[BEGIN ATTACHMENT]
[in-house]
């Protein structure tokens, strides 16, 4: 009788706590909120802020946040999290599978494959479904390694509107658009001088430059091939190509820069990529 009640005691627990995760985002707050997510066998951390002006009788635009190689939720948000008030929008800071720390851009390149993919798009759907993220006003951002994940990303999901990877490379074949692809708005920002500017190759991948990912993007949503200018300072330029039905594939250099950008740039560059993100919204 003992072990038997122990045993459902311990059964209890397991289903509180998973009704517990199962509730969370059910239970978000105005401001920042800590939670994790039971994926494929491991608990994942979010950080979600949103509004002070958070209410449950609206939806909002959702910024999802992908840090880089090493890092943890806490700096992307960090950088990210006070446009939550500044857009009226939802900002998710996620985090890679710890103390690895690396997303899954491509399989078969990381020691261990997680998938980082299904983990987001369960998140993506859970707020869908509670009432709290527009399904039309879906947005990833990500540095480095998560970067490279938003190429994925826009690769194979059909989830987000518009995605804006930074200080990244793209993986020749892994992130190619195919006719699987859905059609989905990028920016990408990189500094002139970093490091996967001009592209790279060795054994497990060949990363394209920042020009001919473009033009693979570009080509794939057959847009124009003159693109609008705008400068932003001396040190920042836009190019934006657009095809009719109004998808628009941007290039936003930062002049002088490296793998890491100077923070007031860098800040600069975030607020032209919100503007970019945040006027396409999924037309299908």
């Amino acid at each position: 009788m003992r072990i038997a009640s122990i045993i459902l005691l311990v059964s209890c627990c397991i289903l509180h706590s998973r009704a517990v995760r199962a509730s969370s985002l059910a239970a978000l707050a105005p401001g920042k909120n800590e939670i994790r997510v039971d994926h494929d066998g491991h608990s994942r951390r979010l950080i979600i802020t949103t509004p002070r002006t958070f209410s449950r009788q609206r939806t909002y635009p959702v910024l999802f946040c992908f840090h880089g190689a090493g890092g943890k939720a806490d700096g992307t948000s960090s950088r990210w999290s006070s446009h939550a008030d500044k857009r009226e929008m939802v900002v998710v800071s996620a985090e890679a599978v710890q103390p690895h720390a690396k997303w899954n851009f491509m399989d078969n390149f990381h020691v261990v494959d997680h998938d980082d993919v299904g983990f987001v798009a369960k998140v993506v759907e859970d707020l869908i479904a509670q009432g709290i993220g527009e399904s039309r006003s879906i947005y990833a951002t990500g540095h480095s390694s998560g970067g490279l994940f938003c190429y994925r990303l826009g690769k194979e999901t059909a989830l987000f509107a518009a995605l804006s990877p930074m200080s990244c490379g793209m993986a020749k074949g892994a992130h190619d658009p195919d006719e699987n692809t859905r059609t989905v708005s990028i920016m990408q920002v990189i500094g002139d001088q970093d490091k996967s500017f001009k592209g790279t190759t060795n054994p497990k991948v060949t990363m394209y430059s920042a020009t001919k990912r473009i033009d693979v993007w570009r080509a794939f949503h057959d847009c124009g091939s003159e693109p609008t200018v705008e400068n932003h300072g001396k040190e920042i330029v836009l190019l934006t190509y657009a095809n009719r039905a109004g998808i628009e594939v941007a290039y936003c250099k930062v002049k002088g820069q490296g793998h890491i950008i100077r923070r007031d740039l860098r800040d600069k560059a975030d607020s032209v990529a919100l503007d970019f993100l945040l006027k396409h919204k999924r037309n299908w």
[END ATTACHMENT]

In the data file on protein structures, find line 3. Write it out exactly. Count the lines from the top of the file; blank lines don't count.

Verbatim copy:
């Amino acid at each position: 009788m003992r072990i038997a009640s122990i045993i459902l005691l311990v059964s209890c627990c397991i289903l509180h706590s998973r009704a517990v995760r199962a509730s969370s985002l059910a239970a978000l707050a105005p401001g920042k909120n800590e939670i994790r997510v039971d994926h494929d066998g491991h608990s994942r951390r979010l950080i979600i802020t949103t509004p002070r002006t958070f209410s449950r009788q609206r939806t909002y635009p959702v910024l999802f946040c992908f840090h880089g190689a090493g890092g943890k939720a806490d700096g992307t948000s960090s950088r990210w999290s006070s446009h939550a008030d500044k857009r009226e929008m939802v900002v998710v800071s996620a985090e890679a599978v710890q103390p690895h720390a690396k997303w899954n851009f491509m399989d078969n390149f990381h020691v261990v494959d997680h998938d980082d993919v299904g983990f987001v798009a369960k998140v993506v759907e859970d707020l869908i479904a509670q009432g709290i993220g527009e399904s039309r006003s879906i947005y990833a951002t990500g540095h480095s390694s998560g970067g490279l994940f938003c190429y994925r990303l826009g690769k194979e999901t059909a989830l987000f509107a518009a995605l804006s990877p930074m200080s990244c490379g793209m993986a020749k074949g892994a992130h190619d658009p195919d006719e699987n692809t859905r059609t989905v708005s990028i920016m990408q920002v990189i500094g002139d001088q970093d490091k996967s500017f001009k592209g790279t190759t060795n054994p497990k991948v060949t990363m394209y430059s920042a020009t001919k990912r473009i033009d693979v993007w570009r080509a794939f949503h057959d847009c124009g091939s003159e693109p609008t200018v705008e400068n932003h300072g001396k040190e920042i330029v836009l190019l934006t190509y657009a095809n009719r039905a109004g998808i628009e594939v941007a290039y936003c250099k930062v002049k002088g820069q490296g793998h890491i950008i100077r923070r007031d740039l860098r800040d600069k560059a975030d607020s032209v990529a919100l503007d970019f993100l945040l006027k396409h919204k999924r037309n299908w």